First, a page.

Wyatt Earp was too young to serve in the Civil War... but that didn't stop him from trying. When Wyatt's three oldest brothers go off to fight for the Union, 13 year-old Wyatt tries to runaway from home to join them. And each time, Wyatt's severe father stops him.
After wagon-training out to California, Wyatt's father moves the family all over The West searching for an opportunity to strike it rich... but he never does. Wyatt falls in love and marries into a good family, but his wife dies in child birth, leaving Wyatt devastated. It drives him over the edge, leading him into a wayward life through the roughest frontier towns of The West. His father had been a lawman, and Wyatt follows in his path at first. But Wyatt believes he's destined for something greater... and he thinks that by playing by the rules and enforcing the law, he'll be able to achieve this dream.
But Wyatt learns a hard truth in Dodge City. He finds a natural talent for keeping the peace during the violent cattle season, but as Wyatt watches the outlaws he arrested freed at the behest of railroads in need of gunmen... he gets fed up with the culture of privilege and corruption. When his brothers go out to Tombstone to strike it rich in the silver mines, Wyatt thinks he's finally found his opportunity.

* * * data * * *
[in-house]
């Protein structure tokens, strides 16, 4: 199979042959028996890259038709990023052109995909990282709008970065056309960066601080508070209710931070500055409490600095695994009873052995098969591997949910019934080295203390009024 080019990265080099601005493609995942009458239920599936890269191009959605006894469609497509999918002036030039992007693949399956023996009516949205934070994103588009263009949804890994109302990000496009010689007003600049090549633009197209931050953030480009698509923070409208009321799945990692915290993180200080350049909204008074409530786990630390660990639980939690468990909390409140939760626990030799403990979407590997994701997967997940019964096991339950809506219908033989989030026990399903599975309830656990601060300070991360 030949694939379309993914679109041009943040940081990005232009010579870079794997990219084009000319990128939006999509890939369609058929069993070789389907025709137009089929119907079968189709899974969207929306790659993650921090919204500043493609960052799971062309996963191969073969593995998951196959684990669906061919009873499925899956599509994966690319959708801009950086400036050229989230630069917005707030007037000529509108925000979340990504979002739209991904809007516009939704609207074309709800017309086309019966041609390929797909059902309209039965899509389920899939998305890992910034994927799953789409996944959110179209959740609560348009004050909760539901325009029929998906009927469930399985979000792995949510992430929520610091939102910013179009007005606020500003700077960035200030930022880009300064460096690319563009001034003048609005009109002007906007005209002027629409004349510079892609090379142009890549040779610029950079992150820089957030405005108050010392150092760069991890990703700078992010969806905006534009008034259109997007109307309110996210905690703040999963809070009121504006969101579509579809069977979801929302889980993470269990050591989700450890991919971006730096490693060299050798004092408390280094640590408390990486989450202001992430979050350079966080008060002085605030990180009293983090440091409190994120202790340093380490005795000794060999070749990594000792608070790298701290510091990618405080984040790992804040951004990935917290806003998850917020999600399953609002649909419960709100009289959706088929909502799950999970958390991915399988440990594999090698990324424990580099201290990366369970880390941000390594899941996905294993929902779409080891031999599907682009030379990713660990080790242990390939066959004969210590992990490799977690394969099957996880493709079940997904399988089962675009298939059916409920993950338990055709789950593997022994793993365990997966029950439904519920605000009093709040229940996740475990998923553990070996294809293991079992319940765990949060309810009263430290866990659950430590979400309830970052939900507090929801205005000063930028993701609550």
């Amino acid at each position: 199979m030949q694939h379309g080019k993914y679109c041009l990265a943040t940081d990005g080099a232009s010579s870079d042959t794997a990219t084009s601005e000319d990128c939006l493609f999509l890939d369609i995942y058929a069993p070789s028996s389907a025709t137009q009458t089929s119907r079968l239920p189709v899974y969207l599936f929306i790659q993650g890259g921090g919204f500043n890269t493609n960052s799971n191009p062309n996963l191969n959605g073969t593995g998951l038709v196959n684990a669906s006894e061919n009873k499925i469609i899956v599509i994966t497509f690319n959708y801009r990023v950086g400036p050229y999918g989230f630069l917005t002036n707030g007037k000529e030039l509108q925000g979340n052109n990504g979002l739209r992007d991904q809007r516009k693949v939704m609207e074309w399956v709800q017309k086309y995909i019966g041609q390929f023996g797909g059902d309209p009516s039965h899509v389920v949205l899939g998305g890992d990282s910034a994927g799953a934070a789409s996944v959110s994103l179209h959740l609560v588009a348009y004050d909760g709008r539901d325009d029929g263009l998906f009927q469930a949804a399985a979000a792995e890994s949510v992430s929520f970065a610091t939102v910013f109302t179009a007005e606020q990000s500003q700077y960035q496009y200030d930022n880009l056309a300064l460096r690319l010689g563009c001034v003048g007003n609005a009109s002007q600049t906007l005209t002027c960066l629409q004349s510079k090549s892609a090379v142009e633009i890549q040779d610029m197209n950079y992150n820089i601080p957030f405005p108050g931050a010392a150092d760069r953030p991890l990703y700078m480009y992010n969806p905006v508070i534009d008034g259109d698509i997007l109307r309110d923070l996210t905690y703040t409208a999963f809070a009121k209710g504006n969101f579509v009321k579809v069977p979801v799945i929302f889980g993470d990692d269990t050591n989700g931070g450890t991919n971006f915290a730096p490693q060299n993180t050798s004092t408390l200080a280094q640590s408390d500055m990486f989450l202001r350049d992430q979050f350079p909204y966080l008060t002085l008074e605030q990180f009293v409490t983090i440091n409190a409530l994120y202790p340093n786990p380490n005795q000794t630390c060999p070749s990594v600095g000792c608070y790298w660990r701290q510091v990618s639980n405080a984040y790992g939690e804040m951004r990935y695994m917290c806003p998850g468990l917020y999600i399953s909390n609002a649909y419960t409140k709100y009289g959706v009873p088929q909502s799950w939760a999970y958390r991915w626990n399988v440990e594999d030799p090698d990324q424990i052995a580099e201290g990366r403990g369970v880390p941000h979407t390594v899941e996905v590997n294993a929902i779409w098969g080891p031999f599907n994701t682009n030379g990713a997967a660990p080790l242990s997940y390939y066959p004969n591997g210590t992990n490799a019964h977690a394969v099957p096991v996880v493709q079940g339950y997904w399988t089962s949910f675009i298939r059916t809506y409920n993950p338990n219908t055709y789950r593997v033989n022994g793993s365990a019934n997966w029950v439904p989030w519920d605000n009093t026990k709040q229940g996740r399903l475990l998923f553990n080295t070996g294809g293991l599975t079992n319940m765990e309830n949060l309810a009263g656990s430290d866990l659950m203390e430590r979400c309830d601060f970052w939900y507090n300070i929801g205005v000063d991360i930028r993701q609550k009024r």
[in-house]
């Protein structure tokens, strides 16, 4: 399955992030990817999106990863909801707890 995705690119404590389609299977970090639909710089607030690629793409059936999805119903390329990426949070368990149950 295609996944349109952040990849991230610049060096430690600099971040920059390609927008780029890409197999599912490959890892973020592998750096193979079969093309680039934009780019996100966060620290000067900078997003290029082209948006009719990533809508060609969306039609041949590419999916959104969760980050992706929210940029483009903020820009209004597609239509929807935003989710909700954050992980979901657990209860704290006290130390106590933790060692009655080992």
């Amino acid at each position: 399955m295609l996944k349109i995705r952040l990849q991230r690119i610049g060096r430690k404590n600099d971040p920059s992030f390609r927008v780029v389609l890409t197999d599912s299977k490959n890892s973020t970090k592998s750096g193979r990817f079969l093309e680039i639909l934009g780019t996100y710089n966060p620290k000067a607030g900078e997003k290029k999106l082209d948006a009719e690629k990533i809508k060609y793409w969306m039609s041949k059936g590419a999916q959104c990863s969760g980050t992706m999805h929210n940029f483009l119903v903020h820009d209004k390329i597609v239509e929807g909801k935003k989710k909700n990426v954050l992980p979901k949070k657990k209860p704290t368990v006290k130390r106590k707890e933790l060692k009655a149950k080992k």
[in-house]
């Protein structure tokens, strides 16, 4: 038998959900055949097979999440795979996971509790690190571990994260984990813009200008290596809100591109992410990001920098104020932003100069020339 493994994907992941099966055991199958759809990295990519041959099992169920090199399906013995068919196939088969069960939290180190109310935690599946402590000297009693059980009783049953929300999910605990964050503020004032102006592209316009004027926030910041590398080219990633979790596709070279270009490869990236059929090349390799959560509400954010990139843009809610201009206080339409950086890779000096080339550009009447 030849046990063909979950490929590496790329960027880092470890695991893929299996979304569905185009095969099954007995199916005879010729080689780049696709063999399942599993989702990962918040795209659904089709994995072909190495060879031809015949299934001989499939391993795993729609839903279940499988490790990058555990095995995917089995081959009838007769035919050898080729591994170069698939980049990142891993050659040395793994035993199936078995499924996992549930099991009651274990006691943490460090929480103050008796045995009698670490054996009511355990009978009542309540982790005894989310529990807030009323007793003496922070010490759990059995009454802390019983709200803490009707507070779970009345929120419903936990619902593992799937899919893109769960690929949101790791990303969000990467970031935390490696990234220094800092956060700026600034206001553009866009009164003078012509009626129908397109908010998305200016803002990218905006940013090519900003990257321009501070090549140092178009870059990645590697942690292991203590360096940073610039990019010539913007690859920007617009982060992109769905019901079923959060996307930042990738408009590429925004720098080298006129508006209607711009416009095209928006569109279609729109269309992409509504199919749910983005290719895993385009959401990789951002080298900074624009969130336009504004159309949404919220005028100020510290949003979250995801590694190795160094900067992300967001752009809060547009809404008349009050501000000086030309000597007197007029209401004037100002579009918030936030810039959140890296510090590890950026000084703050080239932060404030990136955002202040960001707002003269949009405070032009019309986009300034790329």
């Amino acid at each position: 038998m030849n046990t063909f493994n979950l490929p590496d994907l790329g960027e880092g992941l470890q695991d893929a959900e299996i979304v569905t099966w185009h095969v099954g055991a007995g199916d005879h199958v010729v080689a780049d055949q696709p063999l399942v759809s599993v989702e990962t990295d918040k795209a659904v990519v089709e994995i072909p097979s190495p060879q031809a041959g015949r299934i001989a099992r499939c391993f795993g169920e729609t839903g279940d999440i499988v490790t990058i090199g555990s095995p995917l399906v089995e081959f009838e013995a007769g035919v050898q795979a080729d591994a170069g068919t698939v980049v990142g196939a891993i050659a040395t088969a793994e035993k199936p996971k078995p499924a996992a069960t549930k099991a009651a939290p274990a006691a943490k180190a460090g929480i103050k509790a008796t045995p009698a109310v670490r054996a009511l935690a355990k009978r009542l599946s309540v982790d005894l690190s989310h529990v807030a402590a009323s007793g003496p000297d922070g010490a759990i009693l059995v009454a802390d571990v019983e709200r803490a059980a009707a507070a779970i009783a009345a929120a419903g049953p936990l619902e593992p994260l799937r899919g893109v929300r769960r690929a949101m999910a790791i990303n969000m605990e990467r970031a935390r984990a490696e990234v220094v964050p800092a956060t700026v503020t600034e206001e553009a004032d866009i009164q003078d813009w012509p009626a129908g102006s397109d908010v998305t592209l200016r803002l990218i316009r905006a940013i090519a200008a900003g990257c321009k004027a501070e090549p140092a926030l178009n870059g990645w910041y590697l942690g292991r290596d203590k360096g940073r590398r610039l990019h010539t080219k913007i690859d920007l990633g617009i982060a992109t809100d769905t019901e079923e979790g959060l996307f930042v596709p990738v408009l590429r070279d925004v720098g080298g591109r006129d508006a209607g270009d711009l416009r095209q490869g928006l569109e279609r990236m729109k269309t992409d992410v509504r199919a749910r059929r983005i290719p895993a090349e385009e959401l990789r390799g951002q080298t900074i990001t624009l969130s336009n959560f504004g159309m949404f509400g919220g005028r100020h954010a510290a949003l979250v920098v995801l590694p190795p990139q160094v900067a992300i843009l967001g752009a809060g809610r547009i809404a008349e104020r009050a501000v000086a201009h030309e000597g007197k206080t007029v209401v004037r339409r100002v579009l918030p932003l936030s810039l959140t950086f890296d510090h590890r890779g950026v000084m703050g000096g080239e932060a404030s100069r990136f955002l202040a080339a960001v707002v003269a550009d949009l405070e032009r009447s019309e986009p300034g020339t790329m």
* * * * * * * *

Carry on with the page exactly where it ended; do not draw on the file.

Wyatt swears off his life as a lawman and vows to only work for himself, as a businessman. But when Wyatt and his brothers fail to strike it big in silver, the Earp Brothers quickly go back into the only business they know: law enforcement. The Earps' close alliance with Wells Fargo makes them the ideal face of the law in Tombstone, but when Wyatt finds himself at odds with a murderous band of gunmen, he crosses the line between lawman and outlaw by going vigilante. The OK Corral and Wyatt's Vendetta Ride come to the attention of the White House. His friends abandon him, and after cleaning up Arizona Territory, Wyatt finds himself hung out to dry.